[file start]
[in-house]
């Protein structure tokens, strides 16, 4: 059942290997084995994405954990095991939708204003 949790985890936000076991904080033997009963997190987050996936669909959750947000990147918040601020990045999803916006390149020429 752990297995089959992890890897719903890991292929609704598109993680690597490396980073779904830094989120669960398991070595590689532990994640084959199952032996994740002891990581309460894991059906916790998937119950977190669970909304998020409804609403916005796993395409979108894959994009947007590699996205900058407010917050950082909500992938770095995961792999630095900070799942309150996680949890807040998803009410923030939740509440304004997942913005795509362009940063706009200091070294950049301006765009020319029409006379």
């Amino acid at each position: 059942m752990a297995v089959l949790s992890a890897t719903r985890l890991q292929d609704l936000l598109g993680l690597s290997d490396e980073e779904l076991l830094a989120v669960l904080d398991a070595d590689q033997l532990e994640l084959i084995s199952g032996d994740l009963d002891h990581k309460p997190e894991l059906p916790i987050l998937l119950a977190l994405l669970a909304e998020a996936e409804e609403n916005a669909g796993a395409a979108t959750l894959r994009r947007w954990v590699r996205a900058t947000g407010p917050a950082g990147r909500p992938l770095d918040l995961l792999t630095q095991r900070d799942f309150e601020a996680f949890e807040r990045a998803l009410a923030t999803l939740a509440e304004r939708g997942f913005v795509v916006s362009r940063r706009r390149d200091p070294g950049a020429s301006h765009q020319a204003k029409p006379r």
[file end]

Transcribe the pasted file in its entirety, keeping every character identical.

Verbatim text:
[in-house]
């Protein structure tokens, strides 16, 4: 059942290997084995994405954990095991939708204003 949790985890936000076991904080033997009963997190987050996936669909959750947000990147918040601020990045999803916006390149020429 752990297995089959992890890897719903890991292929609704598109993680690597490396980073779904830094989120669960398991070595590689532990994640084959199952032996994740002891990581309460894991059906916790998937119950977190669970909304998020409804609403916005796993395409979108894959994009947007590699996205900058407010917050950082909500992938770095995961792999630095900070799942309150996680949890807040998803009410923030939740509440304004997942913005795509362009940063706009200091070294950049301006765009020319029409006379």
């Amino acid at each position: 059942m752990a297995v089959l949790s992890a890897t719903r985890l890991q292929d609704l936000l598109g993680l690597s290997d490396e980073e779904l076991l830094a989120v669960l904080d398991a070595d590689q033997l532990e994640l084959i084995s199952g032996d994740l009963d002891h990581k309460p997190e894991l059906p916790i987050l998937l119950a977190l994405l669970a909304e998020a996936e409804e609403n916005a669909g796993a395409a979108t959750l894959r994009r947007w954990v590699r996205a900058t947000g407010p917050a950082g990147r909500p992938l770095d918040l995961l792999t630095q095991r900070d799942f309150e601020a996680f949890e807040r990045a998803l009410a923030t999803l939740a509440e304004r939708g997942f913005v795509v916006s362009r940063r706009r390149d200091p070294g950049a020429s301006h765009q020319a204003k029409p006379r």